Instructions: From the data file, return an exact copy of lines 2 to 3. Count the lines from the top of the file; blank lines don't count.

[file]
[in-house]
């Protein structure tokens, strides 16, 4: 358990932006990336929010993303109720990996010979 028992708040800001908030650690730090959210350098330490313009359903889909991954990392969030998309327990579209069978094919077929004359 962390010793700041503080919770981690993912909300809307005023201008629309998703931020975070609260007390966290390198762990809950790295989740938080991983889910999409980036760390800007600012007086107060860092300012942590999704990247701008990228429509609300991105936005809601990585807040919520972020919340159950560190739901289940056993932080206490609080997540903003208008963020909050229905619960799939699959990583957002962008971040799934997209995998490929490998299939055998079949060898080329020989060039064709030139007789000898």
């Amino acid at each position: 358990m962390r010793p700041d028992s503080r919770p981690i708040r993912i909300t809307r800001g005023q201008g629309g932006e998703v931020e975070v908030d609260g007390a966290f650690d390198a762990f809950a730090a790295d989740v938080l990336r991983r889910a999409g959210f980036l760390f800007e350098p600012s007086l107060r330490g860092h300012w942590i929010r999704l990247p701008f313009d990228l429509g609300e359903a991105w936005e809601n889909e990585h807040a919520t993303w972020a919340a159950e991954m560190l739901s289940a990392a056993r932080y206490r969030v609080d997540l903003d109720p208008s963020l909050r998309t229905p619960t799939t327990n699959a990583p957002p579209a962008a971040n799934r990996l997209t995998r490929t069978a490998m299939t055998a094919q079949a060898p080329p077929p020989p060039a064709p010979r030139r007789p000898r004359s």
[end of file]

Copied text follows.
């Protein structure tokens, strides 16, 4: 358990932006990336929010993303109720990996010979 028992708040800001908030650690730090959210350098330490313009359903889909991954990392969030998309327990579209069978094919077929004359 962390010793700041503080919770981690993912909300809307005023201008629309998703931020975070609260007390966290390198762990809950790295989740938080991983889910999409980036760390800007600012007086107060860092300012942590999704990247701008990228429509609300991105936005809601990585807040919520972020919340159950560190739901289940056993932080206490609080997540903003208008963020909050229905619960799939699959990583957002962008971040799934997209995998490929490998299939055998079949060898080329020989060039064709030139007789000898």
């Amino acid at each position: 358990m962390r010793p700041d028992s503080r919770p981690i708040r993912i909300t809307r800001g005023q201008g629309g932006e998703v931020e975070v908030d609260g007390a966290f650690d390198a762990f809950a730090a790295d989740v938080l990336r991983r889910a999409g959210f980036l760390f800007e350098p600012s007086l107060r330490g860092h300012w942590i929010r999704l990247p701008f313009d990228l429509g609300e359903a991105w936005e809601n889909e990585h807040a919520t993303w972020a919340a159950e991954m560190l739901s289940a990392a056993r932080y206490r969030v609080d997540l903003d109720p208008s963020l909050r998309t229905p619960t799939t327990n699959a990583p957002p579209a962008a971040n799934r990996l997209t995998r490929t069978a490998m299939t055998a094919q079949a060898p080329p077929p020989p060039a064709p010979r030139r007789p000898r004359s």